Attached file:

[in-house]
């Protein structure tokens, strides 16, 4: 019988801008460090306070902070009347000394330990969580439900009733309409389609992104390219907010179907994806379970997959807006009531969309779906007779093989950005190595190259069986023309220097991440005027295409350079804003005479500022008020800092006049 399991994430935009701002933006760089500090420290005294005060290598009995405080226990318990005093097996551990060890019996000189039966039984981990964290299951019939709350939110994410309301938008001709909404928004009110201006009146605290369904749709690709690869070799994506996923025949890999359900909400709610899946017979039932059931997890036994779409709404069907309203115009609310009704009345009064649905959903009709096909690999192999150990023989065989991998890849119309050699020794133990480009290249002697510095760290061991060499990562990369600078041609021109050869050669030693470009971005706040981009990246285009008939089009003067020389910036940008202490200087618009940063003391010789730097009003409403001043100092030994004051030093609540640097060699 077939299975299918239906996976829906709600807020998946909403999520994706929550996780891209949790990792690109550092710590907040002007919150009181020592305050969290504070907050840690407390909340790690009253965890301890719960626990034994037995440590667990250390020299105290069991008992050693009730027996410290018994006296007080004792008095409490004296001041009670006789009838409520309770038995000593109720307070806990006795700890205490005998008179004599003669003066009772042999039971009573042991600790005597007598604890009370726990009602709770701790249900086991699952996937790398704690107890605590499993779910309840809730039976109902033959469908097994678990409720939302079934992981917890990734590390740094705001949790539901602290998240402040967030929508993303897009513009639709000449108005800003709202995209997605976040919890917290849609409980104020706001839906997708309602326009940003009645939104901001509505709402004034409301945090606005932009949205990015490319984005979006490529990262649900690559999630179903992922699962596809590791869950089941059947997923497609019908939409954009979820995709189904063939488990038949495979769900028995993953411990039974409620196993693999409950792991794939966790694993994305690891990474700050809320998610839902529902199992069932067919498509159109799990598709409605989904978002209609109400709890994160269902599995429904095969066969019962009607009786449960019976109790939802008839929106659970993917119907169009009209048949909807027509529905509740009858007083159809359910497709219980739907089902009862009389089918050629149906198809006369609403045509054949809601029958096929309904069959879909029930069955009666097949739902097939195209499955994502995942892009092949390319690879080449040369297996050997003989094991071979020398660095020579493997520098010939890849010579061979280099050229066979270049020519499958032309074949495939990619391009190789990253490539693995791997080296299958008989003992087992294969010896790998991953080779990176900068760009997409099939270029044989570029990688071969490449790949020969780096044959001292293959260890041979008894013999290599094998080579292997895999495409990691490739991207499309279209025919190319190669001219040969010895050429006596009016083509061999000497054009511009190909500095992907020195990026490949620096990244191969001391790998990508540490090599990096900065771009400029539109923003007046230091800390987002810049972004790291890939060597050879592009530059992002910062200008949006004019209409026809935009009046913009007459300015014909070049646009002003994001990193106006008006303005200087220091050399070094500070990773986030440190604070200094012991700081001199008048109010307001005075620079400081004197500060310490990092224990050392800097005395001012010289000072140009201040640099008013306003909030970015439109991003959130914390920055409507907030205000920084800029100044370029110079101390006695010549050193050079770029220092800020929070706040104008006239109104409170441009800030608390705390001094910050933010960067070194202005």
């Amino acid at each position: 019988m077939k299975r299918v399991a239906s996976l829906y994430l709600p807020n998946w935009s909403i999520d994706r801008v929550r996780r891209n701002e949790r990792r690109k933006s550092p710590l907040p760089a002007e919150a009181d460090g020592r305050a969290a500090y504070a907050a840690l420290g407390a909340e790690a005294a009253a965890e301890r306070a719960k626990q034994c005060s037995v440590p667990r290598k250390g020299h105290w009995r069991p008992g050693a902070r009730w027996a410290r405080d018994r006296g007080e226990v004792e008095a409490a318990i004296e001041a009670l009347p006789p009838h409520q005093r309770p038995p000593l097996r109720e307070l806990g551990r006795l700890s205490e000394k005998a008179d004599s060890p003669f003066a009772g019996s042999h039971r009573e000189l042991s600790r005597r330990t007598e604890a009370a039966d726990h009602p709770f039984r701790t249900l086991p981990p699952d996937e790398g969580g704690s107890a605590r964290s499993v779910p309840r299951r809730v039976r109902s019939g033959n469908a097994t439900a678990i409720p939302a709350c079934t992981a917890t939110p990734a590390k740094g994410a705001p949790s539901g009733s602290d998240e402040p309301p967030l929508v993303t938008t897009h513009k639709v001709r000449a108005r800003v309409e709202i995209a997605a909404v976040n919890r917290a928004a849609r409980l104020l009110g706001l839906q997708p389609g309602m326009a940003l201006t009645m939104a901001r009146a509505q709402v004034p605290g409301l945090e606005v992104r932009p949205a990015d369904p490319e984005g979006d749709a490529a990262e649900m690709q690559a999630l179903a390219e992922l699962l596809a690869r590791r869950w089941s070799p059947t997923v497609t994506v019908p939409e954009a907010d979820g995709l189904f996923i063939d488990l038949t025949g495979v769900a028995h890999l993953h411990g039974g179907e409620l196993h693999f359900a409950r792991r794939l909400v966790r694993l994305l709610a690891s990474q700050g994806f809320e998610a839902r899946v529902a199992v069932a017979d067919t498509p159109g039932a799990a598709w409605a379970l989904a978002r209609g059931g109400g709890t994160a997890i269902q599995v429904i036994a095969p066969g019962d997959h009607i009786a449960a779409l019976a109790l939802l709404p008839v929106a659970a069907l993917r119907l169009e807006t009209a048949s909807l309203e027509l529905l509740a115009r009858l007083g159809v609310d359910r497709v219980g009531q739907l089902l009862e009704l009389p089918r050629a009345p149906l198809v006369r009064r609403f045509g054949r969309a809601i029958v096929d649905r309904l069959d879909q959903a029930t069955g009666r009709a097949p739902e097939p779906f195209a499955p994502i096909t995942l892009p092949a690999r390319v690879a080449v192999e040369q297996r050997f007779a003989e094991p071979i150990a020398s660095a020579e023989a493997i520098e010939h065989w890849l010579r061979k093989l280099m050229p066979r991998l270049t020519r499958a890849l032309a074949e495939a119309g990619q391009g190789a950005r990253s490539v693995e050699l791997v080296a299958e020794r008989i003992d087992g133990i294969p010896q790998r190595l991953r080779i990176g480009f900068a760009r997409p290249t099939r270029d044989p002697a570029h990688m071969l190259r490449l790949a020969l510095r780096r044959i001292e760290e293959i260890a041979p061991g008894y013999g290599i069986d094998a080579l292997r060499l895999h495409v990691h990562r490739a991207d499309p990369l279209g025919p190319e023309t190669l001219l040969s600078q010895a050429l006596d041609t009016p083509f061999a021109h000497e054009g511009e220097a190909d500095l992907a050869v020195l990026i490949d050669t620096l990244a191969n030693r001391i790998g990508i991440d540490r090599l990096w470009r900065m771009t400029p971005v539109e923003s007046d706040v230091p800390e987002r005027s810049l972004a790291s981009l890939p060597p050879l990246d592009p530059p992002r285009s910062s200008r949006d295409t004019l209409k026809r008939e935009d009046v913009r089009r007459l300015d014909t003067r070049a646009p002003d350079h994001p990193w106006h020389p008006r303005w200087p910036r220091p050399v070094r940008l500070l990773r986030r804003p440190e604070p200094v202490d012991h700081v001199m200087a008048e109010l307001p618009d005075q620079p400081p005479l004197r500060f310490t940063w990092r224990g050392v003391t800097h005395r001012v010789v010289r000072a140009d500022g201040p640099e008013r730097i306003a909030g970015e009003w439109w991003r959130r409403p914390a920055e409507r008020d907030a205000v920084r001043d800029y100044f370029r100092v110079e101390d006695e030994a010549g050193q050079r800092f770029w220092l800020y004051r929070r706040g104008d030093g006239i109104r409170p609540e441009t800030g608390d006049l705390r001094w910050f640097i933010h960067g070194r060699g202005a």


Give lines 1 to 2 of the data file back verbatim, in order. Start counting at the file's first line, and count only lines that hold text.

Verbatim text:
[in-house]
């Protein structure tokens, strides 16, 4: 019988801008460090306070902070009347000394330990969580439900009733309409389609992104390219907010179907994806379970997959807006009531969309779906007779093989950005190595190259069986023309220097991440005027295409350079804003005479500022008020800092006049 399991994430935009701002933006760089500090420290005294005060290598009995405080226990318990005093097996551990060890019996000189039966039984981990964290299951019939709350939110994410309301938008001709909404928004009110201006009146605290369904749709690709690869070799994506996923025949890999359900909400709610899946017979039932059931997890036994779409709404069907309203115009609310009704009345009064649905959903009709096909690999192999150990023989065989991998890849119309050699020794133990480009290249002697510095760290061991060499990562990369600078041609021109050869050669030693470009971005706040981009990246285009008939089009003067020389910036940008202490200087618009940063003391010789730097009003409403001043100092030994004051030093609540640097060699 077939299975299918239906996976829906709600807020998946909403999520994706929550996780891209949790990792690109550092710590907040002007919150009181020592305050969290504070907050840690407390909340790690009253965890301890719960626990034994037995440590667990250390020299105290069991008992050693009730027996410290018994006296007080004792008095409490004296001041009670006789009838409520309770038995000593109720307070806990006795700890205490005998008179004599003669003066009772042999039971009573042991600790005597007598604890009370726990009602709770701790249900086991699952996937790398704690107890605590499993779910309840809730039976109902033959469908097994678990409720939302079934992981917890990734590390740094705001949790539901602290998240402040967030929508993303897009513009639709000449108005800003709202995209997605976040919890917290849609409980104020706001839906997708309602326009940003009645939104901001509505709402004034409301945090606005932009949205990015490319984005979006490529990262649900690559999630179903992922699962596809590791869950089941059947997923497609019908939409954009979820995709189904063939488990038949495979769900028995993953411990039974409620196993693999409950792991794939966790694993994305690891990474700050809320998610839902529902199992069932067919498509159109799990598709409605989904978002209609109400709890994160269902599995429904095969066969019962009607009786449960019976109790939802008839929106659970993917119907169009009209048949909807027509529905509740009858007083159809359910497709219980739907089902009862009389089918050629149906198809006369609403045509054949809601029958096929309904069959879909029930069955009666097949739902097939195209499955994502995942892009092949390319690879080449040369297996050997003989094991071979020398660095020579493997520098010939890849010579061979280099050229066979270049020519499958032309074949495939990619391009190789990253490539693995791997080296299958008989003992087992294969010896790998991953080779990176900068760009997409099939270029044989570029990688071969490449790949020969780096044959001292293959260890041979008894013999290599094998080579292997895999495409990691490739991207499309279209025919190319190669001219040969010895050429006596009016083509061999000497054009511009190909500095992907020195990026490949620096990244191969001391790998990508540490090599990096900065771009400029539109923003007046230091800390987002810049972004790291890939060597050879592009530059992002910062200008949006004019209409026809935009009046913009007459300015014909070049646009002003994001990193106006008006303005200087220091050399070094500070990773986030440190604070200094012991700081001199008048109010307001005075620079400081004197500060310490990092224990050392800097005395001012010289000072140009201040640099008013306003909030970015439109991003959130914390920055409507907030205000920084800029100044370029110079101390006695010549050193050079770029220092800020929070706040104008006239109104409170441009800030608390705390001094910050933010960067070194202005």